Perhaps my only quibble, a minor one, is that I wish Cranor had expanded the six pages in which he answers only two objections to his well-argued position. These are the objections that we might lose valuable products, and we might face burdensome testing, if premarket testing of industrial chemicals were required. However, there are many more important objections that need to be considered. Indeed, special interests routinely try to convince the public of these objections to premarket testing. Would premarket testing unreasonably reverse the burden of proof in the law and in ethics? Would it harm the entire economy and stifle innovation? Would premarket testing impose greater economic harms than benefits?
These questions are especially important, partly because President Obama has appointed anti-regulatory Harvard attorney Cass Sunstein to direct the US Office of Information and Regulatory Affairs. As a result, Sunstein has apparently convinced Obama not to implement Clean Air Act protections against ozone, recommended by the US Environmental Protection Agency and its independent Science Advisory Board. Yet ozone, largely caused by fossil fuels, has no safe dose, and it is the main culprit responsible for the doubling of the US pediatric asthma population in the last ten years. These victims now number in the tens of millions of children, just in the US. If Sunstein could force Obama to use his "free-market environmentalism" against child victims of ozone, the same arguments could be used against Cranor's attempt to protect child victims of industrial chemicals. The anti-regulatory arguments of Sunstein and others are flawed, but it is not obvious to most people why and how they fail. Cranor might have helped his cause by detailed consideration of such arguments and objections.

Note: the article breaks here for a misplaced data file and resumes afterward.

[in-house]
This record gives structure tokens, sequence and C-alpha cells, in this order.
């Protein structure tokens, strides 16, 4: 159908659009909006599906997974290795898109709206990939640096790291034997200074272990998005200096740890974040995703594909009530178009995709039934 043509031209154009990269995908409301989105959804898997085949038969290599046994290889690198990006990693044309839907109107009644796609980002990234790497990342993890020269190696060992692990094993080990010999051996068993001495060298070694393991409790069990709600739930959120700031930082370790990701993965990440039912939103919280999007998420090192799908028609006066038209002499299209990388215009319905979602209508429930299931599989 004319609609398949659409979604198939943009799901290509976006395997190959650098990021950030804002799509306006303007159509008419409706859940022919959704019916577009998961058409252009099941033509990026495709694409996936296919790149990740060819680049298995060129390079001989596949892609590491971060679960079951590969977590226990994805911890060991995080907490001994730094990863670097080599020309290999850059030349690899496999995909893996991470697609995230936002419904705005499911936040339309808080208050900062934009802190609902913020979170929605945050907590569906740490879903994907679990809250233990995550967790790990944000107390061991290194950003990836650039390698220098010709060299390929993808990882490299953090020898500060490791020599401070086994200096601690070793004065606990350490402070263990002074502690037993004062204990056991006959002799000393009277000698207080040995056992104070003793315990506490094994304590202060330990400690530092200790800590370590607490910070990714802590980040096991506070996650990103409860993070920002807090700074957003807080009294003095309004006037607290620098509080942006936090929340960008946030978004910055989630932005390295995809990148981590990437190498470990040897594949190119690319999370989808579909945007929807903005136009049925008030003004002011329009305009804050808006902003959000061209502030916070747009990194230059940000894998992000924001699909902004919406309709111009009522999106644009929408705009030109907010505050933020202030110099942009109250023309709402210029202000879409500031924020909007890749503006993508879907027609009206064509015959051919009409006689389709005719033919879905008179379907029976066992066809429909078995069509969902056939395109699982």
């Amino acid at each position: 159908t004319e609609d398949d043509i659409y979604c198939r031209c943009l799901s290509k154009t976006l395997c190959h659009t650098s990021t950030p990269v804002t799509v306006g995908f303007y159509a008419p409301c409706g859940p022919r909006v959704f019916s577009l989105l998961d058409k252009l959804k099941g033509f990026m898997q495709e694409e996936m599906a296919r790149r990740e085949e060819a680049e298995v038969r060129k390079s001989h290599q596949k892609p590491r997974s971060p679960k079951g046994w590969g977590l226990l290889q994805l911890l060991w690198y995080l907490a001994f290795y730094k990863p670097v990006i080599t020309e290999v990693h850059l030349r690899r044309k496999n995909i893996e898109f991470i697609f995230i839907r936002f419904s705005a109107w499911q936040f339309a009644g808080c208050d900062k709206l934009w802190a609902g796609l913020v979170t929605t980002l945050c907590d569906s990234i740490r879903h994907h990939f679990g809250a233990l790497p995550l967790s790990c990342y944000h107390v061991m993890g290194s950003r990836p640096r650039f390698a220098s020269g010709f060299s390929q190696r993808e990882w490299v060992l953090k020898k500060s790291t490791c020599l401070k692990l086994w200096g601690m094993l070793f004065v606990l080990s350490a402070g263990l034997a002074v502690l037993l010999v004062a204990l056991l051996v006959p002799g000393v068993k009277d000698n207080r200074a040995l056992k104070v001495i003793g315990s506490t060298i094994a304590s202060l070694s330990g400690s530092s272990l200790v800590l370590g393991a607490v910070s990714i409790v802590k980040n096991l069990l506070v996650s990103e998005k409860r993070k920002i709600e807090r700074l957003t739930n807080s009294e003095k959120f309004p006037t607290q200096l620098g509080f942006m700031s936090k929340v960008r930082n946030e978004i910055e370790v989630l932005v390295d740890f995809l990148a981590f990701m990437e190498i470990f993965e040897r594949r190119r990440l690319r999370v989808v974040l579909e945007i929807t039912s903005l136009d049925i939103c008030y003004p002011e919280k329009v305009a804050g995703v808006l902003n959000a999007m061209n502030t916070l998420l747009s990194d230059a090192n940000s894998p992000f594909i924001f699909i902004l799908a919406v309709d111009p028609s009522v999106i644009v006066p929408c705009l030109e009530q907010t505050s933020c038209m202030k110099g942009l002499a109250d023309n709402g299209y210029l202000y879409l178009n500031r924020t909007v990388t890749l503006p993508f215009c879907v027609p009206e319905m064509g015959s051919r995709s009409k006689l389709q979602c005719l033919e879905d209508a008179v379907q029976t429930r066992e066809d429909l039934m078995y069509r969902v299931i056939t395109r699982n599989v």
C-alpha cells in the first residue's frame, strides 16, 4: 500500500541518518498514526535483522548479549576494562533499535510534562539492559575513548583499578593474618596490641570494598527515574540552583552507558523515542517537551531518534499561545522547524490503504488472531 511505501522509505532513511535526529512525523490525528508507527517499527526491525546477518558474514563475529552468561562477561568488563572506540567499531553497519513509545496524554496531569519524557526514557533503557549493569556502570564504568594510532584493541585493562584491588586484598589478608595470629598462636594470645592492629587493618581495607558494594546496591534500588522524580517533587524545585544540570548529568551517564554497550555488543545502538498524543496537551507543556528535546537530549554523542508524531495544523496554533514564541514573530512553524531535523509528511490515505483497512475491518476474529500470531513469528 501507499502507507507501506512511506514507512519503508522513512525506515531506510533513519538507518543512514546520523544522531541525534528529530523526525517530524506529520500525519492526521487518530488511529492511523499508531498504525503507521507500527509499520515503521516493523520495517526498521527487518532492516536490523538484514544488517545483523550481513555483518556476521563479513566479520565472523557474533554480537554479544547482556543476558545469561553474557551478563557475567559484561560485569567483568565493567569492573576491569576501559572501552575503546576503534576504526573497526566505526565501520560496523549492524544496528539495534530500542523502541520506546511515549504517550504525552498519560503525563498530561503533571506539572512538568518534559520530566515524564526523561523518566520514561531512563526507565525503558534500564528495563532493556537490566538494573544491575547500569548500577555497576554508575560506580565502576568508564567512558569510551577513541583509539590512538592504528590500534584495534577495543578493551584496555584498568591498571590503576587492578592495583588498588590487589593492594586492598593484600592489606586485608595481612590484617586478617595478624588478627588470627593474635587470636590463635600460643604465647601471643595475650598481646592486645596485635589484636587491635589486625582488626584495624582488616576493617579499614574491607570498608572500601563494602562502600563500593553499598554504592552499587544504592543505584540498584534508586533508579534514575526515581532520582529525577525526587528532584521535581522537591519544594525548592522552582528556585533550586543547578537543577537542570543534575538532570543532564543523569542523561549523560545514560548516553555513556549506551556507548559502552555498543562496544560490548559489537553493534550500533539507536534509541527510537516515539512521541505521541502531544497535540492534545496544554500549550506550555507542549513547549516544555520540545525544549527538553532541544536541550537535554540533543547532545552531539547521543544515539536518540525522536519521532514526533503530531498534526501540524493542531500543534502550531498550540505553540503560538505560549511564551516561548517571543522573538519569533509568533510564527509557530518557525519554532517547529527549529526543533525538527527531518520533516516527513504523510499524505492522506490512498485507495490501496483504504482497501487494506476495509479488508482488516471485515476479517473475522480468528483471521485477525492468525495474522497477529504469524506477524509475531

Admittedly, answering these other objections would require another book, a different book, and authors need not write what reviewers prefer. This book, as it is, is about as close as one can get to perfect scholarship in this area of ethics, risk, and philosophy of science. It is one that every person, especially every parent, should read. Most of us have children, and all of us need to hear the powerful message about environmental harms to children that Cranor presents. After all, if recent research about "developmental programming" for environmentally-induced disease is right, adults often get a second chance. They frequently take medicines and get well after adult disease and dysfunction. Children, however, have only one chance to develop.